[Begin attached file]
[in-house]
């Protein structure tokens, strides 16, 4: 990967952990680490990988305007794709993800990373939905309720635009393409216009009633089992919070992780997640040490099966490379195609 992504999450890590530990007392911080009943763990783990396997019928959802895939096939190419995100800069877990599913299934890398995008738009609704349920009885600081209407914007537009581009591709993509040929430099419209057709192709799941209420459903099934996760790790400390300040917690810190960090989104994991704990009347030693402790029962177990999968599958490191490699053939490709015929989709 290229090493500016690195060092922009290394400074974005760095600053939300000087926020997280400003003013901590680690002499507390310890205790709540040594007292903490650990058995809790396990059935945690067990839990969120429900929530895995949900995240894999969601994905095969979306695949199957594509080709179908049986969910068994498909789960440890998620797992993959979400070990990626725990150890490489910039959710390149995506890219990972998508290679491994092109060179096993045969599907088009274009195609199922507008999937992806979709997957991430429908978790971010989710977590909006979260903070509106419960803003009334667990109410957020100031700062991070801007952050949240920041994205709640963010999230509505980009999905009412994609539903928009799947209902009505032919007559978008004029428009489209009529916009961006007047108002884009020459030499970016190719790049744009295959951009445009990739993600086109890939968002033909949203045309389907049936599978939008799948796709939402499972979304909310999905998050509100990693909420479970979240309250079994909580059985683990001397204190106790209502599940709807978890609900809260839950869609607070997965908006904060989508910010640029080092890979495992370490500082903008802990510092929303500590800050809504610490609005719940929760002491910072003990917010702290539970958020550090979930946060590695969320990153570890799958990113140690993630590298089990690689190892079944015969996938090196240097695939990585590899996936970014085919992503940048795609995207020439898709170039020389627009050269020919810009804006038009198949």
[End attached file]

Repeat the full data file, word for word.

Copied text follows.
[in-house]
């Protein structure tokens, strides 16, 4: 990967952990680490990988305007794709993800990373939905309720635009393409216009009633089992919070992780997640040490099966490379195609 992504999450890590530990007392911080009943763990783990396997019928959802895939096939190419995100800069877990599913299934890398995008738009609704349920009885600081209407914007537009581009591709993509040929430099419209057709192709799941209420459903099934996760790790400390300040917690810190960090989104994991704990009347030693402790029962177990999968599958490191490699053939490709015929989709 290229090493500016690195060092922009290394400074974005760095600053939300000087926020997280400003003013901590680690002499507390310890205790709540040594007292903490650990058995809790396990059935945690067990839990969120429900929530895995949900995240894999969601994905095969979306695949199957594509080709179908049986969910068994498909789960440890998620797992993959979400070990990626725990150890490489910039959710390149995506890219990972998508290679491994092109060179096993045969599907088009274009195609199922507008999937992806979709997957991430429908978790971010989710977590909006979260903070509106419960803003009334667990109410957020100031700062991070801007952050949240920041994205709640963010999230509505980009999905009412994609539903928009799947209902009505032919007559978008004029428009489209009529916009961006007047108002884009020459030499970016190719790049744009295959951009445009990739993600086109890939968002033909949203045309389907049936599978939008799948796709939402499972979304909310999905998050509100990693909420479970979240309250079994909580059985683990001397204190106790209502599940709807978890609900809260839950869609607070997965908006904060989508910010640029080092890979495992370490500082903008802990510092929303500590800050809504610490609005719940929760002491910072003990917010702290539970958020550090979930946060590695969320990153570890799958990113140690993630590298089990690689190892079944015969996938090196240097695939990585590899996936970014085919992503940048795609995207020439898709170039020389627009050269020919810009804006038009198949």